WASHINGTON, Dec. 31, 2011 — The recently announced $29.4 billion sale of F‑15SA fighter aircraft to Saudi Arabia is just one part of a broader U.S.-Saudi military sales and defense cooperation effort that’s central to regional security, Pentagon Press Secretary George Little said.
U.S. officials announced an agreement Dec. 29 to sell 84 new F‑15 fighter jets and upgrades for 70 existing aircraft to Saudi Arabia. Little said the same represents less than half of the $60.5 billion in U.S. sales of aviation capabilities agreed by the Kingdom of Saudi Arabia.
In addition to the Royal Saudi Air Force, this broader program includes aviation capabilities for the Saudi Arabian National Guard, Royal Saudi Land Forces and Saudi Royal Guard, he said.
“More broadly, the U.S.-Saudi military-to-military alliance is a central feature of regional security,” he said.
Little noted the U.S. Military Training Mission in Saudi Arabia, which was established in 1953 and remains a cornerstone of the U.S.-Saudi military-to-military relationship. U.S. and Saudi defense departments cooperate regularly at the highest levels, through established bilateral planning forums like the Strategic Joint Planning Commission and the Military Joint Planning Commission, he said.
In addition, the Royal Saudi Air Force trains with the U.S. Air Force in rigorous exercises that improve military cooperation and interoperability, and that facilitate the exchange of ideas, Little said. Among them is Red Flag, the U.S. Air Force’s premier air-to-air combat training exercise, conducted in Nevada. Red Flag gives pilots the experience of multiple, intensive air combat sorties from within the safety of a training environment.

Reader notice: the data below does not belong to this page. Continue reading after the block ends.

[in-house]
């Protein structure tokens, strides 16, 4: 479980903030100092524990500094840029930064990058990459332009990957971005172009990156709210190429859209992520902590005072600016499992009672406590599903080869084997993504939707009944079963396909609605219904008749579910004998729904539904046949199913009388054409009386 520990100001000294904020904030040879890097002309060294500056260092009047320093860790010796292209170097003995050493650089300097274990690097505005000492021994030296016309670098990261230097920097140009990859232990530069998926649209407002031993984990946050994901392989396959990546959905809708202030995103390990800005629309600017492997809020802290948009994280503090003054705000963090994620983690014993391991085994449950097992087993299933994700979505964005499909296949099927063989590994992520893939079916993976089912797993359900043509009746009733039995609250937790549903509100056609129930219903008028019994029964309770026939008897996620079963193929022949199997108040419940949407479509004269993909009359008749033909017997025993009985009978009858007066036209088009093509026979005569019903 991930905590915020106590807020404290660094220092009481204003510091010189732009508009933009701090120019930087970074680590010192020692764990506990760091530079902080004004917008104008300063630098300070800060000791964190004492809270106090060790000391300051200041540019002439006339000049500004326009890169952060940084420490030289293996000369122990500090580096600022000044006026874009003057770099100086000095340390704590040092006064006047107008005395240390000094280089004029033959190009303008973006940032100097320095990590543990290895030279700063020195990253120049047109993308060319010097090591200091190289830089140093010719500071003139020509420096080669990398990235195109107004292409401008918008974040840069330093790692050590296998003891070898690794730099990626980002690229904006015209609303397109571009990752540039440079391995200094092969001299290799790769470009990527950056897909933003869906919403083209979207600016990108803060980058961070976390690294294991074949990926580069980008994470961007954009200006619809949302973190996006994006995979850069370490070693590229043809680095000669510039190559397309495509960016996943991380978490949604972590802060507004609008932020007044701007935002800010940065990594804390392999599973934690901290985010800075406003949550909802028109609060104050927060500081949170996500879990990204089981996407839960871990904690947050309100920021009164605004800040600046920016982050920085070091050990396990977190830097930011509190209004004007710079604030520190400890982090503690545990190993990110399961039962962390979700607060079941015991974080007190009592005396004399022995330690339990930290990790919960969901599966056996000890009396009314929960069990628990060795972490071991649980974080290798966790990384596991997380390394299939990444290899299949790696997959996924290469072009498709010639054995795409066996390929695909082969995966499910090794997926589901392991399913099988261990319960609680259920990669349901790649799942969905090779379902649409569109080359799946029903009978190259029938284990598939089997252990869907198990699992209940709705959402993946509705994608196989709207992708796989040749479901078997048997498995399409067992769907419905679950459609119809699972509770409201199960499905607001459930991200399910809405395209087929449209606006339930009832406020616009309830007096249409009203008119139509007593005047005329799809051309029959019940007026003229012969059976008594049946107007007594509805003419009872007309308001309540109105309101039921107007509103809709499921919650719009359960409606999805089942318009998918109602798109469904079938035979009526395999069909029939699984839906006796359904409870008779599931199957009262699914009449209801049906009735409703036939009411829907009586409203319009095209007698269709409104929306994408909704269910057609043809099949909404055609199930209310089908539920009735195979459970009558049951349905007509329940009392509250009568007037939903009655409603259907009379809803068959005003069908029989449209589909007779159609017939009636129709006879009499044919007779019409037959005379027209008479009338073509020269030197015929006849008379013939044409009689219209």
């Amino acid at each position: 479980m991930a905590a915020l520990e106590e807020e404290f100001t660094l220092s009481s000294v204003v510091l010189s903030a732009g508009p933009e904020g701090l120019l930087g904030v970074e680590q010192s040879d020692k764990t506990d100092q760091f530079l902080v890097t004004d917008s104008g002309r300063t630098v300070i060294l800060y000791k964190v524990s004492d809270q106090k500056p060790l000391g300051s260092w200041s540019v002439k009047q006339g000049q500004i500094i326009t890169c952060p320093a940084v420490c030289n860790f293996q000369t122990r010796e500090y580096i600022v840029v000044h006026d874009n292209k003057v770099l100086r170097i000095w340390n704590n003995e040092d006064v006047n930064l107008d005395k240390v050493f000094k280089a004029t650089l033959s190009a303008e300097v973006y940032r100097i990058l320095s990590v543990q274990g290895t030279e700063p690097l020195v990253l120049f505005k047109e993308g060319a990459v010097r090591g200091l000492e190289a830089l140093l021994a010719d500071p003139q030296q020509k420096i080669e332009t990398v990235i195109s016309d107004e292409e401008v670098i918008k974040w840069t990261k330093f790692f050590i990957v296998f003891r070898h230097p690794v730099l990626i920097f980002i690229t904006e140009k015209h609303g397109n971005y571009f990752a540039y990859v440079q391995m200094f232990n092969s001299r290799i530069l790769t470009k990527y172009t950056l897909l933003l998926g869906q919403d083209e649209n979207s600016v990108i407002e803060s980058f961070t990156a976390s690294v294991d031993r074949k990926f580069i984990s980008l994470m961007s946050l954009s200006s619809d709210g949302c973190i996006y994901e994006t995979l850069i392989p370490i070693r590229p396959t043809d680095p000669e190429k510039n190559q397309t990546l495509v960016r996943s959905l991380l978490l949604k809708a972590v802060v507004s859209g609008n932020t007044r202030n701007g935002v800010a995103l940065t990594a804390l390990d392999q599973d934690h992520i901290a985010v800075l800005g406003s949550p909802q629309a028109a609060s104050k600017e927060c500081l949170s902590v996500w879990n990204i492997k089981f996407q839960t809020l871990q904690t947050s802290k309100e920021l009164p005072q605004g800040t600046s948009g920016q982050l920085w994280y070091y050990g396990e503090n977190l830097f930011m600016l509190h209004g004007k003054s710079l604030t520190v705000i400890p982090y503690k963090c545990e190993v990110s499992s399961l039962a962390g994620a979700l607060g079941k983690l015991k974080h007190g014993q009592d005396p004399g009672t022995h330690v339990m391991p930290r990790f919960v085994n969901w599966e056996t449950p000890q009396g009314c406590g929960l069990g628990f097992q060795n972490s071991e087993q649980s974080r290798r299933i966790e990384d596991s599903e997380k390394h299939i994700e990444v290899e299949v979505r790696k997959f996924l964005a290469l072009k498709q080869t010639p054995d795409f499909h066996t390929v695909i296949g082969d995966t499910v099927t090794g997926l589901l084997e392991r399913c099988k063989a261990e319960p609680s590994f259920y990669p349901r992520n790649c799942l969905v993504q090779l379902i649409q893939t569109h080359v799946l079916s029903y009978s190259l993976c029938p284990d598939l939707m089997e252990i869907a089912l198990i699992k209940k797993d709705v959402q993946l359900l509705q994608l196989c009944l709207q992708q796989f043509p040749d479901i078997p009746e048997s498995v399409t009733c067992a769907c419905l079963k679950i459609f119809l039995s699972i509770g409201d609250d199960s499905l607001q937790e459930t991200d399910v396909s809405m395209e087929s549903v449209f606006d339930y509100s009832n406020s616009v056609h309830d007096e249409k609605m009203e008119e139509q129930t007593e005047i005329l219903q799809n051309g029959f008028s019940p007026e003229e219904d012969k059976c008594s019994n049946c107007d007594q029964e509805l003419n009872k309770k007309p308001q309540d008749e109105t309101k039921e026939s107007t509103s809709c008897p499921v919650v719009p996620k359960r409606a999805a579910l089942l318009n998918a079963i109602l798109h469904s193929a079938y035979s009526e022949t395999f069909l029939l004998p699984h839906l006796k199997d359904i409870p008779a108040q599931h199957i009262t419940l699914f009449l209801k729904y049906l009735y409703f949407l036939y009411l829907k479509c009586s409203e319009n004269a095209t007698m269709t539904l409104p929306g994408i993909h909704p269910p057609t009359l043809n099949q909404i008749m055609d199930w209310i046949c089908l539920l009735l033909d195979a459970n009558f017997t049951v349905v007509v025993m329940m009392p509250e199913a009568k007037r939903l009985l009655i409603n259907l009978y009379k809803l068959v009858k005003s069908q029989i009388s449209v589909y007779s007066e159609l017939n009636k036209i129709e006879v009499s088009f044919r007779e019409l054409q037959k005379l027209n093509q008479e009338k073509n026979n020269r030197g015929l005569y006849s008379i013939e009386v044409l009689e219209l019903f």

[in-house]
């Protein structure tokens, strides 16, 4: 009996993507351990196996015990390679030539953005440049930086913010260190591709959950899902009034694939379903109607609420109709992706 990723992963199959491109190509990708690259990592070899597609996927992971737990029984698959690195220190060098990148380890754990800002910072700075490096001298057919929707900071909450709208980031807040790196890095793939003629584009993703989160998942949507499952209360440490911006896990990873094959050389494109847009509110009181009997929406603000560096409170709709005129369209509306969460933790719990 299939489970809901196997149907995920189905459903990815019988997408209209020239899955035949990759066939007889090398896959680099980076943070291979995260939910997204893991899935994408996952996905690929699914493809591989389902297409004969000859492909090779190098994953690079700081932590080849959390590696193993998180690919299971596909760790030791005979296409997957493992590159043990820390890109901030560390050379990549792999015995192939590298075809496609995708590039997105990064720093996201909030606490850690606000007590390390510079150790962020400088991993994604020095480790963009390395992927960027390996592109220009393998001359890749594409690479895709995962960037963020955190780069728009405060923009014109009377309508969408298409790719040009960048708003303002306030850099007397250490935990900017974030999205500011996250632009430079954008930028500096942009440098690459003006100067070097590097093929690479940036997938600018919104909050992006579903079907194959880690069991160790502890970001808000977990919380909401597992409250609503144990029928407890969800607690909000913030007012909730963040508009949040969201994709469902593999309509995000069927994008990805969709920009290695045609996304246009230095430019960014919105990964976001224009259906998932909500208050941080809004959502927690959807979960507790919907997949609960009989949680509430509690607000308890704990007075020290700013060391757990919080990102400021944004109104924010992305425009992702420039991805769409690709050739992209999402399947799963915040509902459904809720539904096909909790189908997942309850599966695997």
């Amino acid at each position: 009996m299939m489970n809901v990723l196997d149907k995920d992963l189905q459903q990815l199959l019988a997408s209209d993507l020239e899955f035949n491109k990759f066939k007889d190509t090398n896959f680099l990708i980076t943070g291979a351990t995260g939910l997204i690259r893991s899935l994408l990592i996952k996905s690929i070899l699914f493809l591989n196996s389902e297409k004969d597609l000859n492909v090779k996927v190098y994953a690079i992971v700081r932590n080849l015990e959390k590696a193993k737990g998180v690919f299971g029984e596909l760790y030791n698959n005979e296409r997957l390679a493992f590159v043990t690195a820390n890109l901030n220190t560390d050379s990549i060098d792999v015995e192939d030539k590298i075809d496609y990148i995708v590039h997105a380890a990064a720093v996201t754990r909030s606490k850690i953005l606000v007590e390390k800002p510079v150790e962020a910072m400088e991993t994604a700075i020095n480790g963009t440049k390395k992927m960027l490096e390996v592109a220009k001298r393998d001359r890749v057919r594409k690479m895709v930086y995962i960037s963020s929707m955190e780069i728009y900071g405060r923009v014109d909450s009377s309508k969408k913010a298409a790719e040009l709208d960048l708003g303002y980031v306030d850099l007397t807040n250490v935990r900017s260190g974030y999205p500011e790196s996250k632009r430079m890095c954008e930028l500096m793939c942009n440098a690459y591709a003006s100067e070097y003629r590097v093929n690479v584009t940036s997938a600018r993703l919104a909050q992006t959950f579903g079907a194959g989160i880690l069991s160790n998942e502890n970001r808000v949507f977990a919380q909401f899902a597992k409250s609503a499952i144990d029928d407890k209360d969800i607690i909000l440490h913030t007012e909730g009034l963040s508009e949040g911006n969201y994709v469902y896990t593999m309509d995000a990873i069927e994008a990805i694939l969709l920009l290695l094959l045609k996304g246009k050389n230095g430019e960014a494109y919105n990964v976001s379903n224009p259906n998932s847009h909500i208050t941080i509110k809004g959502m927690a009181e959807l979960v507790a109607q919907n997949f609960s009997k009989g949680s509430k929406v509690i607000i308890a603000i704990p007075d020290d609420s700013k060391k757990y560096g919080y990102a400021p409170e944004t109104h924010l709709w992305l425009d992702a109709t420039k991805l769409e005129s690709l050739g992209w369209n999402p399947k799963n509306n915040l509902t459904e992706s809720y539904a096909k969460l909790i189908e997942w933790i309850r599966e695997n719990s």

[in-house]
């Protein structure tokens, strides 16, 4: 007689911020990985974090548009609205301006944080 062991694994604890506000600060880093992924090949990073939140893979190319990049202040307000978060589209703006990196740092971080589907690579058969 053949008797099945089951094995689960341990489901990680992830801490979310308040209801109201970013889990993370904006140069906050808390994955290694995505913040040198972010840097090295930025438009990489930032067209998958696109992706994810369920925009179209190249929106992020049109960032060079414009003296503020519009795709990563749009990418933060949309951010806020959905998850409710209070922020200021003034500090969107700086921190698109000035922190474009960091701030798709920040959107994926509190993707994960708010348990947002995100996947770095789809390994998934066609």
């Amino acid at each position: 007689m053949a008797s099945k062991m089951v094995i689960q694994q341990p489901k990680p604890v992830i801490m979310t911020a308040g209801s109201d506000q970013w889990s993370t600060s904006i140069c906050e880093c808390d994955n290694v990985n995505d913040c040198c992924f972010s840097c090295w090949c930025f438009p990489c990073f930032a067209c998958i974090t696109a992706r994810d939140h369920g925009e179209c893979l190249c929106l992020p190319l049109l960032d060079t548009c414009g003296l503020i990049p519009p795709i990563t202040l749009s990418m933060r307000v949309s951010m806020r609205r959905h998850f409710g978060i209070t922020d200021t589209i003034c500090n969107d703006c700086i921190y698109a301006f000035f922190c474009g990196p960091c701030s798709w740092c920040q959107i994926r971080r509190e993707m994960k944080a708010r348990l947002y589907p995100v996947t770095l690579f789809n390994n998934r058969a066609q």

In announcing the F‑15 sales agreement Dec. 29, James N. Miller, principal deputy under secretary of defense for policy, and Andrew Shapiro, assistant secretary of state for political-military affairs, emphasized the close military-to-military ties between the United States and Saudi Arabia.
“The United States is firmly committed to the security of the Kingdom of Saudi Arabia, as we have been for nearly seven decades, and … more broadly, the United States and Saudi Arabia have a strong mutual interest in the security and stability of the Gulf,” Miller said.
The F‑15s Saudi Arabia will receive under the agreement “will have the latest generation of computing power, radar technology, infrared sensors and electronic warfare systems,” he added.
“This agreement reinforces the strong and enduring relationship between the United States and Saudi Arabia,” Shapiro said. “It demonstrates the U.S. commitment to a strong Saudi defense capability as a key component to regional security.”
State and DOD have worked to conclude the agreement since June 2010, Shapiro added.
The White House released a statement Dec. 29 detailing the full Foreign Military Sales program agreement, which also will provide munitions, spare parts, training, maintenance and logistics support for the F‑15s to the Royal Saudi Air Force.
U.S. Department of Defense
Office of the Assistant Secretary of Defense (Public Affairs)